Join the fight-back by clicking on www.libdems.org.uk/join, or phone Huw Evans on 01792 852735/07856 549753. In addition to helping us add to Kirsty William's great team in the Senedd in next year's Welsh general election, anyone who joins now will be able to vote in the election for the new leader of the Federal (UK) Liberal Democrats to replace Nick Clegg.

Wednesday, May 06, 2015

Liberal Democrats strong on ecology

A vote for Lib Dems this Thursday is a vote to:

The big decision


Why the country needs more Liberal Democrat MPs and votes

Logically, the proposition is unanswerable. Liberal Democrats have cooperated in a government which has not only restored international credibility to the United Kingdom but also started the readjustment of the economy so that it is no longer totally dependent on the caprices of the money market. We have restored civil liberties. The sackings of the years following the credit failure of 2008 have been more than reversed, more jobs being created in the private sector than the public. We have lifted the tax threshold of millions of people while still narrowing the gap between government expenditure and income.

People have suffered in that time (let us avoid the mealy-mouthed "tough decisions had to be made") but we are now in a position to restore fairness to both benefits and public service pay without increasing the deficit again. We can rebut our opponents' recurring gibe, that our promises are unrealistic because we have no recent experience of government. Not only have we had ministers in the Treasury, with access to "the books", but virtually all the constructive achievements of the coalition - on pensions, apprenticeships, investment in the railways, the Green Investment Bank, stopping the post office closure programme - are down to Liberal Democrat ministers. (There were many more things which we persuaded the government to accept. 32 of them are listed here.)  All our manifestos in the past have been rigorously costed, but at last we are able to provide supporting evidence for that fact.

But emotion and traditional loyalties play a large part in voters' decisions. There is no doubt that in certain quarters merely discussing common problems with Conservatives is equivalent to supping with the devil. To actually go into government with Conservatives clearly alienated many, including some within our own party. It is clearly going to colour opinion.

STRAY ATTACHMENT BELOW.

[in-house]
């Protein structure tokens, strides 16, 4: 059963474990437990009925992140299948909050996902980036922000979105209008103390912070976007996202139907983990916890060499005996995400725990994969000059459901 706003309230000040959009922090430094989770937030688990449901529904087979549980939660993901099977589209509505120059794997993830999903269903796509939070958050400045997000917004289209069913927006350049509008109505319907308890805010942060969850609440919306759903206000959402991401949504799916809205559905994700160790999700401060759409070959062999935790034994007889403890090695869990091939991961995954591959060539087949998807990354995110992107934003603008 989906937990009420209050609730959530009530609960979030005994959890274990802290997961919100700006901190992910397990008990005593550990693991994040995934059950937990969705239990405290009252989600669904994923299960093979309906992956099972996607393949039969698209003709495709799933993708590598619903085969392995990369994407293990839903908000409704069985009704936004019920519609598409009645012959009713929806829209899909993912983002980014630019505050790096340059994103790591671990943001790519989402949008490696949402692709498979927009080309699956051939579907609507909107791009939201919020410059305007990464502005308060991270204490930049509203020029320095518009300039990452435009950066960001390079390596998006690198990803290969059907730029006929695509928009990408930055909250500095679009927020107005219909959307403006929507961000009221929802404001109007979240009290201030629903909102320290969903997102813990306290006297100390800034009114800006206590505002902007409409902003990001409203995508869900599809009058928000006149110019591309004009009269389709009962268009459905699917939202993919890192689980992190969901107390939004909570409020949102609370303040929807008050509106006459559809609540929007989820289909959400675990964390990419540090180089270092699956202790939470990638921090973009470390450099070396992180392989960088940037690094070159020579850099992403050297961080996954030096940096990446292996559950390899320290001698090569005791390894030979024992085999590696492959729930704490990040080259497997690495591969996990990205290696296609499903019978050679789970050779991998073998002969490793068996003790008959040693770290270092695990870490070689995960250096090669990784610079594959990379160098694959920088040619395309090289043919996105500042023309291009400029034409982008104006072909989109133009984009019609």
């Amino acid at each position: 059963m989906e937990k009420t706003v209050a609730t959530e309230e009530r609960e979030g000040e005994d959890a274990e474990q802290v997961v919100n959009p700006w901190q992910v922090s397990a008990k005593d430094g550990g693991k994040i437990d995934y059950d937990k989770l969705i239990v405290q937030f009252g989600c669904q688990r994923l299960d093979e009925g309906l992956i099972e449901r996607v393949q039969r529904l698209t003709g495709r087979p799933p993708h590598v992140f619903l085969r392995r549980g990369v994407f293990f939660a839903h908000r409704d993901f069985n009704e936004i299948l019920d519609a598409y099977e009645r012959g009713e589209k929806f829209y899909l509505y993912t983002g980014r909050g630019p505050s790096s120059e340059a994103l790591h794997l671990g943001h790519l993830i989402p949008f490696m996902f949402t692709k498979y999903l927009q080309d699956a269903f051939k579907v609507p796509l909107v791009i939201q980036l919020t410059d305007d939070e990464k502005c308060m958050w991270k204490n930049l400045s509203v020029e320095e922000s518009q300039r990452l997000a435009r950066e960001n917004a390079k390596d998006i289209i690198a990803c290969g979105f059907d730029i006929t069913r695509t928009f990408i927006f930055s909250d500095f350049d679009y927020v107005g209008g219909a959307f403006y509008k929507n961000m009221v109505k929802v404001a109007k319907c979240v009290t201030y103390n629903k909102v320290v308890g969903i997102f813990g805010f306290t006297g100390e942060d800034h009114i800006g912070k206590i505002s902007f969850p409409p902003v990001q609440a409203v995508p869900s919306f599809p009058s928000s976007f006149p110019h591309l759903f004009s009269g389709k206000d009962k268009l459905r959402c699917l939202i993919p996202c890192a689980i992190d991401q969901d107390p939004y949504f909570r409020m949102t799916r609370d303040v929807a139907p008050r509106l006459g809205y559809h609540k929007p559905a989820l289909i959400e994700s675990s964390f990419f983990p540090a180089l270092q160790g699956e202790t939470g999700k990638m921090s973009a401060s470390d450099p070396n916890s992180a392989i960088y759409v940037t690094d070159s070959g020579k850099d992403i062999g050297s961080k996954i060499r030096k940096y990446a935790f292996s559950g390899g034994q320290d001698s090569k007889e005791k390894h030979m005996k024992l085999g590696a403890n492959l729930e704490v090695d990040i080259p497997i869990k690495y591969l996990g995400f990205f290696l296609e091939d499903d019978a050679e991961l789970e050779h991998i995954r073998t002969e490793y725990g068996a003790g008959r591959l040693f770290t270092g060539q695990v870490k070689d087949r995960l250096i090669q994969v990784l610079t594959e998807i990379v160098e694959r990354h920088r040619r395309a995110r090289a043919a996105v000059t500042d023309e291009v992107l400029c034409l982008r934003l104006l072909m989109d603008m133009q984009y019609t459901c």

People forget the situation in 2010, though. Greece, Portugal, Spain and (most worryingly as an economy similar to our own) Italy were at varying levels of financial meltdown. Their government bonds all at times approached or achieved "junk" status. There were riots and unstable governments. So there was a need to show that there would be stable government for the term of a parliament, even though the constituent parts of that government were traditional enemies. For the alternative, see what has happened to France in that time.

Domestically, Labour had indulged in a number of expensive schemes of doubtful benefit or hope of successful completion. There were the PFI schemes which continue to burden the English NHS and which would have (until the coalition caught most of them) formed the backbone of the Building Schools for the Future programme as Labour belatedly addressed the backlog of school replacement in England. There was the over-ambitious NHS IT scheme. There was the massive centralised identity database which was officially estimated at £5.6bn but which unofficial estimates put at between £12bn and £18bn.

That was not only badly designed but would also have set civil liberties back over sixty years. It was a Liberal then who prodded a Conservative government into the overdue abolition of the wartime identity card scheme. It was a coalition of libertarians in the Conservative ranks with Liberal Democrats who laid to rest Labour's ID cards in 2010. We also ended the imprisonment of innocent children, arbitrary stop and search powers and the ability of the police to arrest anyone taking photographs near a public building. Sadly, Conservative ministers have regressed since the early days of the coalition and Liberal Democrats have worked hard to resist such intrusions as the Communication Data Bill.